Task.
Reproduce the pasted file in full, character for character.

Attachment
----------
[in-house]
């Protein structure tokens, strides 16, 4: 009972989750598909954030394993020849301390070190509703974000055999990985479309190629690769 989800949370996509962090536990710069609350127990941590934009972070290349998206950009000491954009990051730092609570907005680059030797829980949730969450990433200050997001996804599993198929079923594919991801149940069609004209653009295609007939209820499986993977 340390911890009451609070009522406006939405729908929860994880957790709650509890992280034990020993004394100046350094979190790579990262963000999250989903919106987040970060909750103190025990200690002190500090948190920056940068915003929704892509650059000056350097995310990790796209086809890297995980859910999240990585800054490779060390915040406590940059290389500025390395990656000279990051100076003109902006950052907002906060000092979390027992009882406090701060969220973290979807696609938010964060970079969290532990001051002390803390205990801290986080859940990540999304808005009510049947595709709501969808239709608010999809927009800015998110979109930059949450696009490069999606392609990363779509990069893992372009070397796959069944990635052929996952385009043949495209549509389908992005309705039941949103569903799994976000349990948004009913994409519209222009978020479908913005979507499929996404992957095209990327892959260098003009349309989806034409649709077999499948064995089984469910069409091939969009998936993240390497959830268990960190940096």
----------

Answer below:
[in-house]
């Protein structure tokens, strides 16, 4: 009972989750598909954030394993020849301390070190509703974000055999990985479309190629690769 989800949370996509962090536990710069609350127990941590934009972070290349998206950009000491954009990051730092609570907005680059030797829980949730969450990433200050997001996804599993198929079923594919991801149940069609004209653009295609007939209820499986993977 340390911890009451609070009522406006939405729908929860994880957790709650509890992280034990020993004394100046350094979190790579990262963000999250989903919106987040970060909750103190025990200690002190500090948190920056940068915003929704892509650059000056350097995310990790796209086809890297995980859910999240990585800054490779060390915040406590940059290389500025390395990656000279990051100076003109902006950052907002906060000092979390027992009882406090701060969220973290979807696609938010964060970079969290532990001051002390803390205990801290986080859940990540999304808005009510049947595709709501969808239709608010999809927009800015998110979109930059949450696009490069999606392609990363779509990069893992372009070397796959069944990635052929996952385009043949495209549509389908992005309705039941949103569903799994976000349990948004009913994409519209222009978020479908913005979507499929996404992957095209990327892959260098003009349309989806034409649709077999499948064995089984469910069409091939969009998936993240390497959830268990960190940096």